The sidewalks in what used to be called Tabor Heights, on the north slopes of Mt Tabor, were poured in the early 1900’s. The dates are marked on the curbs, but many of the dates are being lost to code enforcement requiring homeowners to fix broken concrete in their sidewalks. Curbs rounding corners were banded with steel to protect them from wheels of horse drawn carts. The steel bars are now peeling off.
Steel rings were placed into the curbs for horse ties. Some folks have taken to tying play animals to them these days.
The names of the streets were cut into the curbs.
John Lennon once said a poet’s job is to walk around and notice things that no one else has time for. It’s late December, but bulbs are already starting to come up, and noticing them, I was reminded of John.
There are a few poetry posts in the neighborhood. Today, this one contained Walt Whitman. I stopped to read it. Here’s what it says:
“This is what you shall do; Love the earth and sun and the animals, despise riches, give alms to every one that asks, stand up for the stupid and crazy, devote your income and labor to others, hate tyrants, argue not concerning God, have patience and indulgence toward the people, take off your hat to nothing known or unknown or to any man or number of men, go freely with powerful uneducated persons and with the young and with the mothers of families, read these leaves in the open air every season of every year of your life, re-examine all you have been told at school or church or in any book, dismiss whatever insults your own soul, and your very flesh shall be a great poem and have the richest fluency not only in its words but in the silent lines of its lips and face and between the lashes of your eyes and in every motion and joint of your body.”
The excerpt is from Whitman’s preface to Leaves of Grass.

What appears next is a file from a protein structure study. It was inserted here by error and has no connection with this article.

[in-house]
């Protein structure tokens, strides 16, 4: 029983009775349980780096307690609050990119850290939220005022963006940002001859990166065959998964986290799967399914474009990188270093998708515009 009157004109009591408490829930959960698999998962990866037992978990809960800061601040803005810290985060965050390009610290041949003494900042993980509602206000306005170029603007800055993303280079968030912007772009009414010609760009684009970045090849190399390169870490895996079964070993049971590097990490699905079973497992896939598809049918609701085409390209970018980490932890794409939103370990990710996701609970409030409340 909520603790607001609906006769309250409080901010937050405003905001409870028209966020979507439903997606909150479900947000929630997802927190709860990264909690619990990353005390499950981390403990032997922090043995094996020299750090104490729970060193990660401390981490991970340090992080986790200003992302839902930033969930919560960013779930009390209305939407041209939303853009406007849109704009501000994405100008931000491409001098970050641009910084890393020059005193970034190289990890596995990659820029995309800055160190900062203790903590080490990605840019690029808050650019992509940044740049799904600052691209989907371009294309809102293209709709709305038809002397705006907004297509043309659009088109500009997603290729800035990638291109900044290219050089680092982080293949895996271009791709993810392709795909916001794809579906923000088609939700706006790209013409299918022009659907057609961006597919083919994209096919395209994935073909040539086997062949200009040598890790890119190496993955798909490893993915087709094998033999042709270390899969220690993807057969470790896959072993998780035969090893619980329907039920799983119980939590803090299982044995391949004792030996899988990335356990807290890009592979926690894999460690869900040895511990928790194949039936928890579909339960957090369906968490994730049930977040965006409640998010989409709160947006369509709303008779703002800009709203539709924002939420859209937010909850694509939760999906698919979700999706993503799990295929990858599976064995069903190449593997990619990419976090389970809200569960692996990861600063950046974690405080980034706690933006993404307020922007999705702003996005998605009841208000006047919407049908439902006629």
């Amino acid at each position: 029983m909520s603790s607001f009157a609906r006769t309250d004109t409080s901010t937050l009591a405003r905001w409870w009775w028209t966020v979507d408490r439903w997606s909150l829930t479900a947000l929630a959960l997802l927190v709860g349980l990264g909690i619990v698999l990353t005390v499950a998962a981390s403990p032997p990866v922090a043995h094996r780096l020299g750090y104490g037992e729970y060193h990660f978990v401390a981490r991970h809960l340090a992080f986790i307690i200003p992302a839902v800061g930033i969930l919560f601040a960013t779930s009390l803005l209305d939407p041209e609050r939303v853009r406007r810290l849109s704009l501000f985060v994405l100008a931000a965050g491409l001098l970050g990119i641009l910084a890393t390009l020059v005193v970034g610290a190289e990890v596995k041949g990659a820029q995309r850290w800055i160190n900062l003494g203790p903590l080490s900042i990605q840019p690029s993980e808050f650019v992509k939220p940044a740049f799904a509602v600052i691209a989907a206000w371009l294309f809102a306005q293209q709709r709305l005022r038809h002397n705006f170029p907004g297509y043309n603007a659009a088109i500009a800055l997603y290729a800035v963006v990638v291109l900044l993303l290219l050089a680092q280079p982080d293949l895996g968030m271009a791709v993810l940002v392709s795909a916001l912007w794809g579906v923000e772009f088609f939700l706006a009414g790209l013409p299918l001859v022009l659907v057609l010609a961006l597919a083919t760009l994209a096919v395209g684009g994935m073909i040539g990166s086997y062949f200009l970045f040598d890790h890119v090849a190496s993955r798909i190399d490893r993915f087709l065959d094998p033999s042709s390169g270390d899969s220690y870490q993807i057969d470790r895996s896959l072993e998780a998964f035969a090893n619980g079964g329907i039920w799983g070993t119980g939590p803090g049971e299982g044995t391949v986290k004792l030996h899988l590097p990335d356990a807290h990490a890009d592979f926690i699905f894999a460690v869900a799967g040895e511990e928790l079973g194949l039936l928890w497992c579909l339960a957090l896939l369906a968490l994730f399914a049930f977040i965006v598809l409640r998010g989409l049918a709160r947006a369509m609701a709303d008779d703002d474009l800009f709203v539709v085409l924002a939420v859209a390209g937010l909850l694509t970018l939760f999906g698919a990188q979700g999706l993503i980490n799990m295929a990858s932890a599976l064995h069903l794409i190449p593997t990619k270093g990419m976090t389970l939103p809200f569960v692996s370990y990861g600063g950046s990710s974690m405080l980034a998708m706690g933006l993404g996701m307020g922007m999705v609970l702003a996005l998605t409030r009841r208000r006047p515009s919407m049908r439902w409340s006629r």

Someone left a small pile of used bricks near the sidewalk. Maybe they are going to make a little stepping block. Used brick is very useful.
The deciduous trees in the neighborhood are asleep. One of the biggest yard trees around is located on Yamhill, across from the small pile of bricks.
In addition to a lot of bikes, beer, and beards (as illustrated in Alex Barrett’s This is Portland), there are a lot of churches in Portland. This stained glass window is at Ascension, on the corner of SE Yamhill and 76th.
Tri-Met Line 15 passes through the neighborhood. This one’s rounding the Ascension corner, continuing its westward route to Belmont and downtown.
The NO sign is on the fence of the playground-parking lot at Ascension. It was the occasion of a sestina (see previous post). Today there were a couple of bright orange-red cones by the fence. So much depends upon the bright orange-red cone; not sure what depends on the sign of NO. John Lennon might have written a song about the sign of NO, instead of a sestina.
Just below the sign of NO, on the wall, is a little plaque that reads, “Dedicated to All of the Lost Children.” It’s easy to miss. It’s just below the sign of NO.
Inside the Ascension grounds, there’s a lovely shrine.
This building on SE Stark shows a number of projects involving bricks.
This is a Portland landmark, on SE Stark. Stark was originally called Baseline Road, and from the baseline meridian, measurements and directions were made. The two photos show one of the old baseline markers, located just west of Flying Pie Pizza, on the south side of Stark.
This is another Portland landmark, the original Flying Pie. Above the sign, you can see the tops of the firs atop the northeast corner of Mt Tabor. I’ve dropped a few hundred feet since beginning the photo essay walk.
This is my destination, Bipartisan Cafe, SE Stark and 79th. Note the Vintage cocktail lounge sign just below the Cafe sign, where I’ve played guitar a few times. Vintage used to be the Why Not Wine bar. I played some guitar there when it was the wine bar also, a few times with George, and a few times solo.
Here I am inside Bipartisan, putting together the photo walk essay, drinking a cup of coffee. The cafe is crowded today. I’m sitting on a couch with my back to the wall. They’re playing some good songs in the cafe. People all around me are talking, reading, working on laptops, as I am, drinking coffee. There’s a guy showing his daughter how to play Scrabble. There’s another guy reading and listening to his iPod, white wires going into his ears. Outside, the rain is beginning to fall again. There goes another Line 15. Above and behind me is a large poster of a Rockwell. At the top it says: “OURS…to fight for.” And at the bottom it reads, “FREEDOM FROM WANT.” The drawing is of a family turkey dinner.